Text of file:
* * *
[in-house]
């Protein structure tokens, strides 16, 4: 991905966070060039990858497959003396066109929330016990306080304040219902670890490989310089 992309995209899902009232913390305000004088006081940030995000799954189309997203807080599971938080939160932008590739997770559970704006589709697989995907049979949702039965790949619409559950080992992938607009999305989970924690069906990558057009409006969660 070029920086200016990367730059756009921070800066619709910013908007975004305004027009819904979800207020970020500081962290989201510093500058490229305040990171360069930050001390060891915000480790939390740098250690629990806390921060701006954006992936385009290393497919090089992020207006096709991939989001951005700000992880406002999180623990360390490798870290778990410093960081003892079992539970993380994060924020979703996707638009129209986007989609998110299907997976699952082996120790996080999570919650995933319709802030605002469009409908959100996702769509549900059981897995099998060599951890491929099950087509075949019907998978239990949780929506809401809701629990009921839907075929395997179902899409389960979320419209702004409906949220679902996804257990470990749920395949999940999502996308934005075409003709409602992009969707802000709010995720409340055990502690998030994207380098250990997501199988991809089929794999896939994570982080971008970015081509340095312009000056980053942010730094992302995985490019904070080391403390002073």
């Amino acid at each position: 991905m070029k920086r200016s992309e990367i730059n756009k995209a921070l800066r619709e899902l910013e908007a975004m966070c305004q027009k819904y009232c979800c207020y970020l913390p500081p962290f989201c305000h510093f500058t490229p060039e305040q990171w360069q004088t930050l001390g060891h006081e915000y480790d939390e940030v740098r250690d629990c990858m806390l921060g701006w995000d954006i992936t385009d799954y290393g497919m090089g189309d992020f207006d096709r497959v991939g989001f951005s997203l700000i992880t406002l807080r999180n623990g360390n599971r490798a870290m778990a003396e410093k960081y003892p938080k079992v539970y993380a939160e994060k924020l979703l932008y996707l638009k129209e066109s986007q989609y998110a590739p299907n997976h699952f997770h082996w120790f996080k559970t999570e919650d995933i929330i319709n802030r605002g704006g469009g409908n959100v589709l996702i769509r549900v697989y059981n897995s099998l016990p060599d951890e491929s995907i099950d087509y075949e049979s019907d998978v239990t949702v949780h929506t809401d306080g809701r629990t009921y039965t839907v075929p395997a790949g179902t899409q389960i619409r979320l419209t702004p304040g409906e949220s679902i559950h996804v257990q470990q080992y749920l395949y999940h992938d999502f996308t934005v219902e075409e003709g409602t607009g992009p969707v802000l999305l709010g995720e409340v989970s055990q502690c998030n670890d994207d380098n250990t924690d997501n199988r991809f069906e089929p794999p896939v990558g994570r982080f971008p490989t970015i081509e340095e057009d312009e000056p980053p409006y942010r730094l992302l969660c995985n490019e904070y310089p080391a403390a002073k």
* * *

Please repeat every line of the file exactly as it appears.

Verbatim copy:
[in-house]
């Protein structure tokens, strides 16, 4: 991905966070060039990858497959003396066109929330016990306080304040219902670890490989310089 992309995209899902009232913390305000004088006081940030995000799954189309997203807080599971938080939160932008590739997770559970704006589709697989995907049979949702039965790949619409559950080992992938607009999305989970924690069906990558057009409006969660 070029920086200016990367730059756009921070800066619709910013908007975004305004027009819904979800207020970020500081962290989201510093500058490229305040990171360069930050001390060891915000480790939390740098250690629990806390921060701006954006992936385009290393497919090089992020207006096709991939989001951005700000992880406002999180623990360390490798870290778990410093960081003892079992539970993380994060924020979703996707638009129209986007989609998110299907997976699952082996120790996080999570919650995933319709802030605002469009409908959100996702769509549900059981897995099998060599951890491929099950087509075949019907998978239990949780929506809401809701629990009921839907075929395997179902899409389960979320419209702004409906949220679902996804257990470990749920395949999940999502996308934005075409003709409602992009969707802000709010995720409340055990502690998030994207380098250990997501199988991809089929794999896939994570982080971008970015081509340095312009000056980053942010730094992302995985490019904070080391403390002073």
């Amino acid at each position: 991905m070029k920086r200016s992309e990367i730059n756009k995209a921070l800066r619709e899902l910013e908007a975004m966070c305004q027009k819904y009232c979800c207020y970020l913390p500081p962290f989201c305000h510093f500058t490229p060039e305040q990171w360069q004088t930050l001390g060891h006081e915000y480790d939390e940030v740098r250690d629990c990858m806390l921060g701006w995000d954006i992936t385009d799954y290393g497919m090089g189309d992020f207006d096709r497959v991939g989001f951005s997203l700000i992880t406002l807080r999180n623990g360390n599971r490798a870290m778990a003396e410093k960081y003892p938080k079992v539970y993380a939160e994060k924020l979703l932008y996707l638009k129209e066109s986007q989609y998110a590739p299907n997976h699952f997770h082996w120790f996080k559970t999570e919650d995933i929330i319709n802030r605002g704006g469009g409908n959100v589709l996702i769509r549900v697989y059981n897995s099998l016990p060599d951890e491929s995907i099950d087509y075949e049979s019907d998978v239990t949702v949780h929506t809401d306080g809701r629990t009921y039965t839907v075929p395997a790949g179902t899409q389960i619409r979320l419209t702004p304040g409906e949220s679902i559950h996804v257990q470990q080992y749920l395949y999940h992938d999502f996308t934005v219902e075409e003709g409602t607009g992009p969707v802000l999305l709010g995720e409340v989970s055990q502690c998030n670890d994207d380098n250990t924690d997501n199988r991809f069906e089929p794999p896939v990558g994570r982080f971008p490989t970015i081509e340095e057009d312009e000056p980053p409006y942010r730094l992302l969660c995985n490019e904070y310089p080391a403390a002073k």